“In our world as coaches, if you can get somebody to the Super Bowl or if you can get somebody to the Olympics, you’ve done it,” King said.

King had to change his coaching approach with Sapp. In the past, King would blurt out all the swim sets at once. Now, he comes into practice every day with a written workout that he puts on a whiteboard for Sapp to follow.

“Jeff would write it down so Lawrence could remember all of those things in the order for which he was supposed to do it,” Dee said. “It’s not like he can’t do 10 different steps. But if you tell him 10 steps right now, he may not remember past like the third or fourth step. Information has to be broken up into chunks.”

King learned to be patient while Sapp’s teammates learned to adjust. Even when Sapp is away from practice, King still uses a whiteboard for the rest of the swimmers.

“Lawrence comes into my life, and all of a sudden, I have to do things,” King said. “I mean, I was on autopilot. It’s like [Harry Potter series author] JK Rowling. By the time you get to the sixth book, you kind of know what’s going on.”

Waldorf native Lawrence Sapp will race in the S14 100-meter butterfly (Aug. 24), SM14 200-meter individual medley (Aug. 30) and S14 100-meter backstroke (Sept. 2) at the Tokyo Paralympics.

King said he makes his swimmers train at 4:30 a.m. because there’s no time conflict. Sapp can focus on swimming and nothing else. When Sapp swims laps, Dee would be off sleeping in the car since they have to get up at 3 a.m. “I just always try to do my best no matter how tired I am,” Sapp said. “Swim your hardest and work on your technique.”

In addition to early morning practices, Sapp watches swimming highlights on YouTube of Caeleb Dressel, who earned five gold medals for Team USA during the Tokyo Olympics.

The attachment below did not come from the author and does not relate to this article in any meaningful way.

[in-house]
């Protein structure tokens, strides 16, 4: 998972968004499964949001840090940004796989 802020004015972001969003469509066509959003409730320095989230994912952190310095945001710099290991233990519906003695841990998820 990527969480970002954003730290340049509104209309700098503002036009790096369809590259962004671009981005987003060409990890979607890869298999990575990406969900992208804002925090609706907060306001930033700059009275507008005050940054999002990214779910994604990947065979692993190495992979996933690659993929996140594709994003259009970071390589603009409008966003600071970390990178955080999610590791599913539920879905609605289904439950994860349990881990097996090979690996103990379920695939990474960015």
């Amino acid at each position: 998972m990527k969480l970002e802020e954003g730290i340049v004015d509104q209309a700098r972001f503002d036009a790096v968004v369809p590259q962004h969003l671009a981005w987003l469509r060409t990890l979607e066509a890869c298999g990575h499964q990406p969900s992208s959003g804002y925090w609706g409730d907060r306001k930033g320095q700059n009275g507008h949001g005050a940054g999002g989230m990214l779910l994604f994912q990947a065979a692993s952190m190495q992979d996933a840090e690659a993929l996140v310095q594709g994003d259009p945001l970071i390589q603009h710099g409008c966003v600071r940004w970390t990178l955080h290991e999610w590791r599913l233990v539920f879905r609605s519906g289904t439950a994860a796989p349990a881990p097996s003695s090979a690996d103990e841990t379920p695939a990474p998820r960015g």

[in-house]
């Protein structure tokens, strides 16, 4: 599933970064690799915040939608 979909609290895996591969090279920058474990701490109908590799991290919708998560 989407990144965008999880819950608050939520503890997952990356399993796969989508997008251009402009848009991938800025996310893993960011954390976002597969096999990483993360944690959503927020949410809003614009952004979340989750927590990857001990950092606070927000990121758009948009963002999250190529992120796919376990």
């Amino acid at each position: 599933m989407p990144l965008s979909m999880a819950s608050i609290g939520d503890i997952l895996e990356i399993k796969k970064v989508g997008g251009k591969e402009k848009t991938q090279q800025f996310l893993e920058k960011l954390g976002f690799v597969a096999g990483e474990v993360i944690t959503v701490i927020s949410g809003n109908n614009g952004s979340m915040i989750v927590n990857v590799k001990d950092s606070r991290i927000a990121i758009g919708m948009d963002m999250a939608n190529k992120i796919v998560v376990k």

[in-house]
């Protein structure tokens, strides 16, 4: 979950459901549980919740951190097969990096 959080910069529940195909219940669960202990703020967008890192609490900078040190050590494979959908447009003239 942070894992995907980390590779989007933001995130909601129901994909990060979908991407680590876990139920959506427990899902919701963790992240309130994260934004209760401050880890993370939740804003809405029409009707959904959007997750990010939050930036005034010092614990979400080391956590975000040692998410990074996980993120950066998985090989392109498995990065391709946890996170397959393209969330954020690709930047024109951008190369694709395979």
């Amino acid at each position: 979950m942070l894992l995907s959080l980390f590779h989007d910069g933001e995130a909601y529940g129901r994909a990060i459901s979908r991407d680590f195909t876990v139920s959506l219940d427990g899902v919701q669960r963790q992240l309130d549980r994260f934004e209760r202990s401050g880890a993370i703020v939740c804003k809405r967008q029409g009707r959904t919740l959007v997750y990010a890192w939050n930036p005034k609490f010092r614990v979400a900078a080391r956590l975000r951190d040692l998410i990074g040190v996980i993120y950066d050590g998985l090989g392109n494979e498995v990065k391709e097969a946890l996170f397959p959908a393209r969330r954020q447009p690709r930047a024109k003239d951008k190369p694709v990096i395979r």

Sapp is hyper-focused, a trait that has proved valuable during his swimming career and in the classroom. He was named to the dean’s list with a 4.0 GPA during his first year at the University of Cincinnati. He rarely misses practice. Carlton Sapp calls his son’s work ethic a superpower.

“I credit him for pushing me in the pool,” said Harrison Jones, who was Sapp’s teammate at NCAP for eight years. “There’s nobody that works harder than him.”

During Sapp’s freshman year at Cincinnati, he would train alone in the school’s recreation pool. Sapp would sit on the side of the pool, read the workouts King texted him for the day then start swimming. He still dreams of swimming on the college level. “I just want to get a spot on the team or any college team,” Sapp said. “I need to go faster.”

Dee said if Sapp, who swims on the school’s club team and is eligible to compete in NCAA athletics, can’t walk onto Cincinnati’s swim and dive team, she will look elsewhere for her son to compete in college. Cincinnati didn’t hold public tryouts last year due to the coronavirus pandemic. Meanwhile, roster spots are limited because of student-athletes using an extra year of eligibility, according to the school. For now, though, Sapp’s focus is on the Paralympics.


“He belongs on a college team,” King said. “But [a] coach is going to have to be willing to make some adaptations just like I did. You are going to have to be a little more patient.”

Dee will be traveling with Sapp to Tokyo, as he is allowed a chaperone to accompany him. As at any of Sapp’s swim meets, Dee will be sitting in the stands filled with nervous energy and anxiety.

Dee recalls feeling queasy when she watched Sapp swim in the World Championships in London. Dee was so nervous that she called King, who told her, “You’ve been doing this for 10-15 years. You should be used to this.”

“You never get used to it,” Dee said. “Every race is like the first time. Athletes deal with it better than their parents do. I don’t know how they do it.”

In Tokyo, Sapp will have his family, team and country hanging on his shoulders, and for a teenager, that can be a lot of pressure. Sapp knows the only thing he can do is be his best self.


“[Sapp] goes, ‘Look, as long as I try my hardest, that’s all I can do,’” King said. “Wouldn’t that be an incredible lesson for all of us? Be your best.”